The vast majority of Germans like that. They are left to freely live lives unburdened by national politics, with tempers only flaring in response to local issues such as the construction of a new train station or the erection of an electrical tower next door. The country is satisfied -- one has the impression people would like the current status quo to be frozen in place. No new infrastructure, no new chancellor and as little politics as possible. The country is happily sated.

A Strong Feeling of Confidence in Germany's New Lightness

Dagmar Donabauer, 47, is sitting in Spectacel, a bar in the small lakeside town of Inning in Bavaria, at 9:30 p.m. just before the beginning of the second World Cup semifinal. She is a personnel consultant from the nearby town of Gilching and, when speaking of the German national team, uses the pronouns "we" and "us."

For Donabauer, "everything changed suddenly during the 2006 World Cup. People, myself included, really began to feel proud of their country without this aftertaste. You could wave the flag -- that was the big change -- and the world thought it was great that we waved our flag and didn't see it as begin nationalist anymore."

Donabauer is originally from Austria. Germany's role in the world must really have changed significantly if an Austrian can become so enthusiastic about German football.

Helmut Kohl once uttered a sentence that long defined Germany's relationship to the European Union. "Every mark spent for Europe is money well invested," he said.

Kohl and his predecessors viewed Germany more in terms of the alliances it was part of than as an individual nation-state. Early postwar chancellors had to lead this pariah of world history back into the global community and they did so via Europe and NATO. German interests were reduced to a desire to merge with the West while maintaining decent relations with Warsaw Pact countries. And the process took place under the supervision -- and protective nuclear umbrella -- of the US. Germany wasn't really a sovereign state until Oct. 3, 1990.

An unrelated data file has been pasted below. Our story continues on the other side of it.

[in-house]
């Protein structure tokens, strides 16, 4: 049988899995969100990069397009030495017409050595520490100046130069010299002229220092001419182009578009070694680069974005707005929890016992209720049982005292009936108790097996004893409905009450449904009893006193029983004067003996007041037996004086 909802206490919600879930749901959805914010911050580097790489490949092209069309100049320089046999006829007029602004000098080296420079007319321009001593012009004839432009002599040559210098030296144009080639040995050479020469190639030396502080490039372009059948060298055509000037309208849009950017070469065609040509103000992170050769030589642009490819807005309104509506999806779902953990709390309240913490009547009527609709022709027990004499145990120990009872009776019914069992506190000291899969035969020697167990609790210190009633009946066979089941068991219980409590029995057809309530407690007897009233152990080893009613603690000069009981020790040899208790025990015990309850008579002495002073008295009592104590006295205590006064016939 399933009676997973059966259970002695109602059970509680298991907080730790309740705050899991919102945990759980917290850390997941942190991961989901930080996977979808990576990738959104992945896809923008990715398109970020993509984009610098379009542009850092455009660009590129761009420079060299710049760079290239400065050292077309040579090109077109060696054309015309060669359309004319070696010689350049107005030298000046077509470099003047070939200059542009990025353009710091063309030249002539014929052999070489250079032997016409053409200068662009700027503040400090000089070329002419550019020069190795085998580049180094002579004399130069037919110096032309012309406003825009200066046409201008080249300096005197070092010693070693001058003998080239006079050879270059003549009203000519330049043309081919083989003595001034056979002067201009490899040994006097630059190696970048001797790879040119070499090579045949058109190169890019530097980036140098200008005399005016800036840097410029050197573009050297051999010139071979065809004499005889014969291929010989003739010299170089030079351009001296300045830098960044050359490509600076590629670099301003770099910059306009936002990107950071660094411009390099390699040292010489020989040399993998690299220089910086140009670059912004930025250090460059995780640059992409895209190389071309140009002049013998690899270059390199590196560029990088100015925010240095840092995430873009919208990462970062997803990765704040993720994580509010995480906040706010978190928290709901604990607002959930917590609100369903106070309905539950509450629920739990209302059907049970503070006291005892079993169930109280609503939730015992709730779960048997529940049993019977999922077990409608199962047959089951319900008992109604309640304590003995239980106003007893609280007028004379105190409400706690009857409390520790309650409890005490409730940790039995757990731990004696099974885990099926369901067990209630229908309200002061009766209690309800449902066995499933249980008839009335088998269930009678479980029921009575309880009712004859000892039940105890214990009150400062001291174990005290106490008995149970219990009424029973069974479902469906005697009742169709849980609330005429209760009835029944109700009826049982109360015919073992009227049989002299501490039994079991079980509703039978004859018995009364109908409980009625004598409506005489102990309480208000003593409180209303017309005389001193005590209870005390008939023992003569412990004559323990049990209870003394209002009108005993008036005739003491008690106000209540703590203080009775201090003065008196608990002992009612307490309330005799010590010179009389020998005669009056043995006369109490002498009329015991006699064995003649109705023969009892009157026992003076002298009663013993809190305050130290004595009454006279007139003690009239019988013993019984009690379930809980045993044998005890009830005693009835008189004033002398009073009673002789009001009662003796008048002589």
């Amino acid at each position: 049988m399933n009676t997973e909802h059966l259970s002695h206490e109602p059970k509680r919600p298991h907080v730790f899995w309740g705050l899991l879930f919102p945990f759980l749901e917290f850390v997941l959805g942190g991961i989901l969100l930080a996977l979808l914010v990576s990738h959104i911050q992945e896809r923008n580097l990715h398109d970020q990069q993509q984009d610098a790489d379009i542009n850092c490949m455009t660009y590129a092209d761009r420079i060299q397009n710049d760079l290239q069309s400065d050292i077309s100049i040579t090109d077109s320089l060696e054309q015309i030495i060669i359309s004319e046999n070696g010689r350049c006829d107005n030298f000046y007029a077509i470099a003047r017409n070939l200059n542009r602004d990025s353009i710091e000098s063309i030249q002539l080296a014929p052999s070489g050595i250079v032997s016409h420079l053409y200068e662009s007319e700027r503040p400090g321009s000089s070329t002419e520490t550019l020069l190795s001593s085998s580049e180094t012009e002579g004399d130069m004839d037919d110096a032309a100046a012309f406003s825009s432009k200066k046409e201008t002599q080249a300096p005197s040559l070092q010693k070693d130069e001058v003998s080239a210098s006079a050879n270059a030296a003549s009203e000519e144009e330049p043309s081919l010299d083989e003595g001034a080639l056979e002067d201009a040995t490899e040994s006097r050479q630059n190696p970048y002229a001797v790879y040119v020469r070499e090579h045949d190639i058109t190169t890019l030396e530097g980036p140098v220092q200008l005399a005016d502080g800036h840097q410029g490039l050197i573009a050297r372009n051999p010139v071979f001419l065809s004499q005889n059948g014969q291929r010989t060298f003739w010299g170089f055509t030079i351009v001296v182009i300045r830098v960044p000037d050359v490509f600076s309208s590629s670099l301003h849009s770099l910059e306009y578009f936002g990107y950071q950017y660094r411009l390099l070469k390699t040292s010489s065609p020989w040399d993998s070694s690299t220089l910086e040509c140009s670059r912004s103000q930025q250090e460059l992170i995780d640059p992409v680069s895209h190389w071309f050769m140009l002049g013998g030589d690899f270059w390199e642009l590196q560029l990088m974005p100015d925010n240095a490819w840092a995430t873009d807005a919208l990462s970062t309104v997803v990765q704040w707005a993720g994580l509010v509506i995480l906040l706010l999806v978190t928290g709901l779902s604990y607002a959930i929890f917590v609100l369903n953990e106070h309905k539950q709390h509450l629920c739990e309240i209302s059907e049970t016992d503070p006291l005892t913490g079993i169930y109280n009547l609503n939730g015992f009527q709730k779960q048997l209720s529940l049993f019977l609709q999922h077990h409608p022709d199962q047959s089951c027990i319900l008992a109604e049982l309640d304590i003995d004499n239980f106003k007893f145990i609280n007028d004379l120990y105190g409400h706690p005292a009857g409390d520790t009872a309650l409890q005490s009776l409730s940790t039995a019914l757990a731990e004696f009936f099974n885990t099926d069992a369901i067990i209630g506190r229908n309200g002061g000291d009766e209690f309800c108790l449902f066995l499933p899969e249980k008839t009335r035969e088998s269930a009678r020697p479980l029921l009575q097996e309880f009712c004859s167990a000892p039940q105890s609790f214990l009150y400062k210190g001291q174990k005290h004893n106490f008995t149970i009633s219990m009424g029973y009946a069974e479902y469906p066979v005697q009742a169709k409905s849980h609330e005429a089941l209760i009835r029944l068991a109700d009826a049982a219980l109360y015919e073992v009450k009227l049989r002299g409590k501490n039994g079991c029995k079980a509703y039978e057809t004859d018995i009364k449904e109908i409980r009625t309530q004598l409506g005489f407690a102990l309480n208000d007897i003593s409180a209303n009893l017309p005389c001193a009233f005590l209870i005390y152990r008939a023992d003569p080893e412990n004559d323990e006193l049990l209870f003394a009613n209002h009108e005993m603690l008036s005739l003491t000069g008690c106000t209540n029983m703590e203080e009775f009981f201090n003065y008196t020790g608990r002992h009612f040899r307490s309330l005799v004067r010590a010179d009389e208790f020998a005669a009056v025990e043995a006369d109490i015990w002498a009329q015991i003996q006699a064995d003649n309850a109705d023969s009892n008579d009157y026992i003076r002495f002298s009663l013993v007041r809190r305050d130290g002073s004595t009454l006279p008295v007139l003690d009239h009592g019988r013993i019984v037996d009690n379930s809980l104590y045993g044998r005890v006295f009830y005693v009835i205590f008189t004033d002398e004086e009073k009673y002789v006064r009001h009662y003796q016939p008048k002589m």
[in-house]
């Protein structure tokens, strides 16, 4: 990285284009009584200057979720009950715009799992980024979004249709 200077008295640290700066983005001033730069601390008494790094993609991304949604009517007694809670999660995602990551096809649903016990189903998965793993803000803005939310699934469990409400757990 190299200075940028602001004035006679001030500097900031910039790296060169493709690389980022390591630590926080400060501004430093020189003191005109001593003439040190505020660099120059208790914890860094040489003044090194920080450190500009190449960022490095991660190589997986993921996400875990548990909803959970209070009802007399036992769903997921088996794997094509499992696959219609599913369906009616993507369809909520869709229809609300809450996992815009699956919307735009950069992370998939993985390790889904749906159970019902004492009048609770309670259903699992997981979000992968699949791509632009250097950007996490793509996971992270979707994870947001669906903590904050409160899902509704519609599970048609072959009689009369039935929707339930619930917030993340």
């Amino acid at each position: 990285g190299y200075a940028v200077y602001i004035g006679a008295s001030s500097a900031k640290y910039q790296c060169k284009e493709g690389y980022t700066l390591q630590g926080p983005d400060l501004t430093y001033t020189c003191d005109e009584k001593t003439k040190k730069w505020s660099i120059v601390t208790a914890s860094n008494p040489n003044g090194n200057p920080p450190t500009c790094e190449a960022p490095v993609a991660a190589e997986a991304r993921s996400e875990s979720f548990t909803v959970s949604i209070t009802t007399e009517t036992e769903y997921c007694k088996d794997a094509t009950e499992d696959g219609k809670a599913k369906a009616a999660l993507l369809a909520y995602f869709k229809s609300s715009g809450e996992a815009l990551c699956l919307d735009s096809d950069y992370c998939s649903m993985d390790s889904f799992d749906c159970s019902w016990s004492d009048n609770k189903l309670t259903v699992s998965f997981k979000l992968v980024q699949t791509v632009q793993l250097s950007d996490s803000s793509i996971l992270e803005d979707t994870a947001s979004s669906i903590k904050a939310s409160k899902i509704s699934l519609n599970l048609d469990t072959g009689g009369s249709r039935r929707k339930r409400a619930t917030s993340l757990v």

Angela Merkel sees Germany completely differently. She runs a country that regained its sovereignty with reunification, a country enjoying an economic upturn that makes France and Southern European EU partners look bad. And, a few more years have passed since the crimes of World War II and the Nazis, which she didn't live through. She runs a country, which, thanks in part to the 2006 World Cup, enjoys a better image in the world.

A strong feeling of self-confidence is bound up in Germany's lightness. Let's call it: We Are Somebody Again, Part II. Part I was defined by the 1954 World Cup victory in Bern and the economic miracle of massive postwar economic growth. Now, Germans are also self-confident politically. But what is going to come of it?

Merkel's Cool Nationalism

In Brussels, Merkel has become famous for representing national interests, and the German electorate approves. But the national interests she promotes are limited to those of defending and broadening prosperity -- and she would like to expand that prosperity to other countries in Europe. She would like to see all EU member states work as efficiently and effectively as the Germans. The reforms she has foisted upon Southern European countries are aimed in part at securing an influential place in the global economy for Europe as a whole. Such an economically strong position would mean greater political influence, which, Merkel believes, would also be beneficial to Germany and its exports. On a global level, Germany is too small to go it alone.

A German chancellor thinking beyond the country's borders? Here too, things have changed. It is only possible because Merkel is quiet and reserved as she pursues her aims. Were she more domineering, resistance from her European counterparts would be much more intense than it has been. Hers is a cool form of nationalism, free from pathos, symbolism and swagger -- but it is unrelenting.

Hendrik Grosse Lefert is sitting in the lobby of the German national team hotel in Belo Horizonte on the day before the semifinal against Brazil. An athletic man wearing his dark shirt with the collar open wide, Grosse Lefert is head of security for the German Football Association -- and there were plenty of challenges presented by the World Cup in Brazil. One was the fact that the team could only reach its base camp by ferry. Together with local authorities in Porto Seguro, Grosse Lefert made sure that Brazilian police divers inspected the bottom of the ferry for bombs prior to each journey. None were found.